Thu, 03 Jul 2003

Gong-making tradition still alive in Tihingan

I Made Sujata, Contributor, Tihingan, Bali

For centuries, the people of Tihingan, Klungkung regency, managed to sustain the ancestral legacy of gong-making at their small village, some 40 kilometers northeast of Denpasar. Unfortunately, the combined threat of decreasing demand and lack of skilled workers has placed the future of its gong industry in grave danger.

The gong, the generic term for traditional Balinese musical instruments, was a permanent feature in Balinese cultural life. Since ancient times, it evolved into various forms and served numerous functions -- from the simple and sacred Selonding of primitive Bali to the intricate and profane Gong Kebyar of contemporary times.

It was the primary musical element at Balinese Hindu rituals, social events and traditional entertainments.

Nowadays, only a few gong-making villages survive in Bali, and Tihingan is the most famous. During its productive years, when the majority of its 238 households were involved in the industry, Tihingan not only marketed its gongs in Bali but also shipped them to Japan, Germany and the United States, where numerous sekeha gamelan (gong ensembles) were established by arts students and Balinese communities.

"Unfortunately, local market demand has decreased by 20 percent, while the demand from the foreign market plunged by 60 percent," gong-maker I Wayan Widnya said.

Widnya blamed various crises that have befallen the island in the last five years as the primary culprit behind shrinking demand. However, another factor--- the durability of the gong -- also contributed significantly. If properly maintained, a set of gongs can last for decades, or longer.

The decrease in demand was further aggravated by the dwindling productivity of the industry. A large number of Tihingan youths were lured away by more "prestigious and modern" jobs in the cities, thus robbing the industry of the skilled workers it desperately needed.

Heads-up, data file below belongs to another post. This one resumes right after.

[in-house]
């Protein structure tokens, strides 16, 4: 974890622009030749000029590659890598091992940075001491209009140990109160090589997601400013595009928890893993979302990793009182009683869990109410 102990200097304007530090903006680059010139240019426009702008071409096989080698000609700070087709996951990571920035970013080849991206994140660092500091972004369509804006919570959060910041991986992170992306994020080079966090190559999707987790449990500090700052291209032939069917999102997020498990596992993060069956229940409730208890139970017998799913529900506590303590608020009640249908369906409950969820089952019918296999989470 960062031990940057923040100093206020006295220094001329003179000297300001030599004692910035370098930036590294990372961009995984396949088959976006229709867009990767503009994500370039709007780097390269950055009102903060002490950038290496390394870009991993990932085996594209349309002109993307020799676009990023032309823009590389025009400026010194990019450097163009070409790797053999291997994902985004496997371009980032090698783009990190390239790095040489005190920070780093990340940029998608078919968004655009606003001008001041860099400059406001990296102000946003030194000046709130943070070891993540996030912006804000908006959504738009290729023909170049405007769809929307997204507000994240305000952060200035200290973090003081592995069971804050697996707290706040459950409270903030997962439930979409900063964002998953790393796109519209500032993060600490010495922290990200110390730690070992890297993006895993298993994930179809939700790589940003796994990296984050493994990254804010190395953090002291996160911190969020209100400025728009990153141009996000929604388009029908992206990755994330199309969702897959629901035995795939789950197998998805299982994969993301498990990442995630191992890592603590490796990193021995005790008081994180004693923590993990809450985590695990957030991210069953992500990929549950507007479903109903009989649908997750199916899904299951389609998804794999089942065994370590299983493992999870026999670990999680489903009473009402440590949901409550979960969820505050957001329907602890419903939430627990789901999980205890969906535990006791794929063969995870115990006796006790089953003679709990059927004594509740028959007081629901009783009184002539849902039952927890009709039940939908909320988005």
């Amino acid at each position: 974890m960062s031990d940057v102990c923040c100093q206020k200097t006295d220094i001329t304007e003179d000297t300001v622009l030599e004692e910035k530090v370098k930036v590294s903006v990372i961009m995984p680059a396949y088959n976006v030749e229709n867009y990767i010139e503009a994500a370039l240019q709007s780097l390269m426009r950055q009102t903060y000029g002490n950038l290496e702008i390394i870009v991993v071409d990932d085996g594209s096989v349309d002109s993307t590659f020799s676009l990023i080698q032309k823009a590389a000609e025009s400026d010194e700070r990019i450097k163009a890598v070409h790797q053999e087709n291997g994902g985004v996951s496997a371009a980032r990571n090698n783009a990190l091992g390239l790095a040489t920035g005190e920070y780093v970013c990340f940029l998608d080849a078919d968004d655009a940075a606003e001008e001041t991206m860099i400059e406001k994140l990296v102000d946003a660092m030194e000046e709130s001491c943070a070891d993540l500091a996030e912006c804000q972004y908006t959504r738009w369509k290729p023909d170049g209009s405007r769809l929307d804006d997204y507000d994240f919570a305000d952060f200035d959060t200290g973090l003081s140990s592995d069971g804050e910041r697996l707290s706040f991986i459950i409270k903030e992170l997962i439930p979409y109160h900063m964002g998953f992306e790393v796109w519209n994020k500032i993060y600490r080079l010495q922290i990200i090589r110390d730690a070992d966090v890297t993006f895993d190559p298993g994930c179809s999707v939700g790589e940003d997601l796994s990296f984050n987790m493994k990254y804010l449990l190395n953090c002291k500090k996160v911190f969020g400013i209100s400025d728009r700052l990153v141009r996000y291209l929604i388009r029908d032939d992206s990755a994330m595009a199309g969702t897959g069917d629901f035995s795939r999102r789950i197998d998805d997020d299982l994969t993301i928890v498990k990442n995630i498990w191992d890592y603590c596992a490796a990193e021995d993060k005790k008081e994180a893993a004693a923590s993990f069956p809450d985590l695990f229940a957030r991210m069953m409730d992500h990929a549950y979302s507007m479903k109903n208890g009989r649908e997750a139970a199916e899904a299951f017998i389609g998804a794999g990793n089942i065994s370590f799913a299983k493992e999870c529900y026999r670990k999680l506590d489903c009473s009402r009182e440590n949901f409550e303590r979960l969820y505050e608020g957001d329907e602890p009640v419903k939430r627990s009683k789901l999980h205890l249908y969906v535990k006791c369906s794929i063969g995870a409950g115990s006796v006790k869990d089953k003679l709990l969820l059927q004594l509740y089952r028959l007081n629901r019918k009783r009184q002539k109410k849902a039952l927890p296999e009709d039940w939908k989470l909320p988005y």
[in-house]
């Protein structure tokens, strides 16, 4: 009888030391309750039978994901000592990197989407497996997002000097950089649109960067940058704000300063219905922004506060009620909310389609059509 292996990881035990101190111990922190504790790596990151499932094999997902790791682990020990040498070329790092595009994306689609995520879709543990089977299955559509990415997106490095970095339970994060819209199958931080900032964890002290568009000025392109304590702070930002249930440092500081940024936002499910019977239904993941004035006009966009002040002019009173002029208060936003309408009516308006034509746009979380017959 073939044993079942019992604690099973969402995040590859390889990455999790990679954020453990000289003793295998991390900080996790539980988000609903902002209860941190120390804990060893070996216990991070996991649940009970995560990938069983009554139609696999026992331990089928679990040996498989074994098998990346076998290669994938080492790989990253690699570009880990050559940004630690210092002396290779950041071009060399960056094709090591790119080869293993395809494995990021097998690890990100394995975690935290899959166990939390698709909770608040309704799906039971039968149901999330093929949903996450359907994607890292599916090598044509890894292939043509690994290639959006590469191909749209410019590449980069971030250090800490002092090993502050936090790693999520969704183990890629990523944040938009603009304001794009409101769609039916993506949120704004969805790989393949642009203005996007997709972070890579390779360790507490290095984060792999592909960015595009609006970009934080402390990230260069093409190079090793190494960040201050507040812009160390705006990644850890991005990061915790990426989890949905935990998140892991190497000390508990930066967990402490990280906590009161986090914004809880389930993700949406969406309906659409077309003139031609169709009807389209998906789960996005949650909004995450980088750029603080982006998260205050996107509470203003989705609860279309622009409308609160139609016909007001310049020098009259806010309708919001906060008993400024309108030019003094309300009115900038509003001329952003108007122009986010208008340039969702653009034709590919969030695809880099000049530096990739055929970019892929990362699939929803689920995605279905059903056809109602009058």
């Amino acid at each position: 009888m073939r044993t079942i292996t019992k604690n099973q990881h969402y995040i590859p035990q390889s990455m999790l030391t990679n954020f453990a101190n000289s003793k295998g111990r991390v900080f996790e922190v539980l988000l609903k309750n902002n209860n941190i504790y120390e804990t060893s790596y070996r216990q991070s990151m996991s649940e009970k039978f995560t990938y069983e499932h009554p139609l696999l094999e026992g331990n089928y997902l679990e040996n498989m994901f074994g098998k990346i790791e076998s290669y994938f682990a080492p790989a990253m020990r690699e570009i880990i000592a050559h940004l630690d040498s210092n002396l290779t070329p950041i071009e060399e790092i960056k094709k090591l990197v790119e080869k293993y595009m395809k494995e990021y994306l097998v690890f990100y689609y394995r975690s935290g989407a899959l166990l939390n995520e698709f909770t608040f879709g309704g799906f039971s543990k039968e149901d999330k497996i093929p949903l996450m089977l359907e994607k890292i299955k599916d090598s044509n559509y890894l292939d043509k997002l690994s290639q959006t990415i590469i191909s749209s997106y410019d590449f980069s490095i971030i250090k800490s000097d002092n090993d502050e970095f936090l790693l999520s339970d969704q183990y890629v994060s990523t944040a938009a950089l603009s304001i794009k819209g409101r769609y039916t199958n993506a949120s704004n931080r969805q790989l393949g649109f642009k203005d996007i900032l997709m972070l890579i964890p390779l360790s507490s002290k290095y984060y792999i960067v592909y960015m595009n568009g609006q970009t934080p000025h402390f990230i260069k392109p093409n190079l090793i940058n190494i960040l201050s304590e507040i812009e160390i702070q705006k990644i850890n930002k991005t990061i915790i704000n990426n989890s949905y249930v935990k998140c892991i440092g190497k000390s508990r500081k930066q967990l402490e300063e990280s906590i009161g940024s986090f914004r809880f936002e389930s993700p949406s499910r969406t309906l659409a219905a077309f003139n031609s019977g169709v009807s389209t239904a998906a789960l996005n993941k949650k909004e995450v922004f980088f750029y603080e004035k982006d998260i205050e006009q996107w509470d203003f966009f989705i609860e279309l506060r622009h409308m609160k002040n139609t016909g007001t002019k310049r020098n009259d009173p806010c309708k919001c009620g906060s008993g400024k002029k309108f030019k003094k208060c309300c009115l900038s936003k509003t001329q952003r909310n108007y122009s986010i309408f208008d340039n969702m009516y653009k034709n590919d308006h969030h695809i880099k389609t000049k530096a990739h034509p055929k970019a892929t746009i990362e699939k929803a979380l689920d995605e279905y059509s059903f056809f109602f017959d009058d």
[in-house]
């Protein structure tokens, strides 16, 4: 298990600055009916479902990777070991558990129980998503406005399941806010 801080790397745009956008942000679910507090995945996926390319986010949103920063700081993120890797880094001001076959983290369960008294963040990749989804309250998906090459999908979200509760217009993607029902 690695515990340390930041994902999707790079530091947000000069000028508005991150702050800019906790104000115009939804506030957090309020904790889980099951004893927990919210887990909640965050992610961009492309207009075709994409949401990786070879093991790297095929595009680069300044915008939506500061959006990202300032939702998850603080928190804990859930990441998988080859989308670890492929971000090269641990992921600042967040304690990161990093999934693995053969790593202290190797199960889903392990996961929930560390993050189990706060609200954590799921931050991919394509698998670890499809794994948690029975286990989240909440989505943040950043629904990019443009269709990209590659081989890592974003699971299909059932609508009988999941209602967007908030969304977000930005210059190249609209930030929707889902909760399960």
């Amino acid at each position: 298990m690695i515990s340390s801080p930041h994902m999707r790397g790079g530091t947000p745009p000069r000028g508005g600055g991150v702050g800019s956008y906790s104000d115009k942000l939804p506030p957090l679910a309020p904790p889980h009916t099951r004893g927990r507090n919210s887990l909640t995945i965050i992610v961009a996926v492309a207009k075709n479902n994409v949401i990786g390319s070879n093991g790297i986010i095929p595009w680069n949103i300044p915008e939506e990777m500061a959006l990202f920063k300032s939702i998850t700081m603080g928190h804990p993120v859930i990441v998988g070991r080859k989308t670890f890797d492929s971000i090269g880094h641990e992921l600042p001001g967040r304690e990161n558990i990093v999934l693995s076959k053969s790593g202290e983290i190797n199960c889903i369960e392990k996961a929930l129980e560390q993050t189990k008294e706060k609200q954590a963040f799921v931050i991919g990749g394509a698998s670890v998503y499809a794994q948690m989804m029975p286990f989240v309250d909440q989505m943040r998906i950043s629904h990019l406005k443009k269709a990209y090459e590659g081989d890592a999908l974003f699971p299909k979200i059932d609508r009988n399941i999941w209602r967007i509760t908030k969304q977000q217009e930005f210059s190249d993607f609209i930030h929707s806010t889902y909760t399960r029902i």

The fact that being a gong-maker was a lowly paid job -- a worker received around Rp 150,000 to Rp 300,000 (US$ 18.8 to 37.50) per month -- certainly did not increase the job's stature in their eyes.

"In the old days, I could deliver four gong sets to my customers in Gianyar. Nowadays, I simply don't have enough workers to do that," Widnya said.

Currently, it took Widya two to three months to finish one gong set. A complete set, comprising around 40 instruments, carries a price tag of up to Rp 70 million, while a 20-piece gong is sold for about Rp 15 million.

It was no wonder then that several gong-makers compensated for the diminishing productivity by buying gongs from Surakarta, Central Java, and reselling them in Tihingan.

The disenchantment of youths with gong-making might also have been caused by the difficult nature of the work itself. Gong- making required a combination of intensive manual labor and sensitive aural abilities.

Widnya motioned toward his spacious workshop, where around 15 heavily-perspiring workers were toiling at various stages of gong-making. Before the burning perapen (hearth), two workers were manipulating and forging the kerawang (a mixture of copper and lead) liquid into the various gong instrument shapes. Next to them, several workers were carefully fine tuning the gongs to their designated tones, while the rest of the workers were carving intricate designs on wooden gong holders.

Extreme heat, a lot of sweat and a dirty working environment have surely scared away many youths, who dream of working in a sharp suit in a cool office.

The origins of the gong industry in Tihingan can be traced back to the 19th century, when the King of Klungkung, anticipating a war against the neighboring kingdom of Gianyar, ordered several dozen of his best men to build and man a fortification at the kingdom's western border.

The area was thickly colonized by bamboo groves, known in Balinese language as tihing; hence the origin of its current name, Tihingan.

"Those men were of the Pande clan in Pangi village. No sharp weapons could penetrate their bodies; that's the reason why the king chose them to guard the area that bordered Gianyar," village elder Ida Bagus Ngurah Parwata said.

Under the ancient Balinese method of task distribution, the Pande clan's main responsibility was supplying and maintaining weapons to the royal armory. It also served as the public's sole source of iron tools and instruments. Since they were working under the divine guidance and blessing of Brahma, the lord of creation and fire, these ironsmiths were eventually bestowed a supernatural power of invincibility against any man-made metal weapon.

Fortunately, the Pande of Pangi did not have to prove their invincibility against Gianyar troop weaponry. Both kingdoms backed off from the imminent, violent showdown.

"However, the Pandes, probably out of their love for the scenic beauty of the area, chose to stay in Tihingan, instead of returning to Pangi," Parwata said.

In the ensuing peaceful era, these ironsmiths turned their attention to the abundance of bamboo plants in their new village.

"The King asked them to make one set of traditional bamboo musical instruments, known as rindik. Gradually, they became more immersed in the art of producing musical instruments than in producing weapons," he said.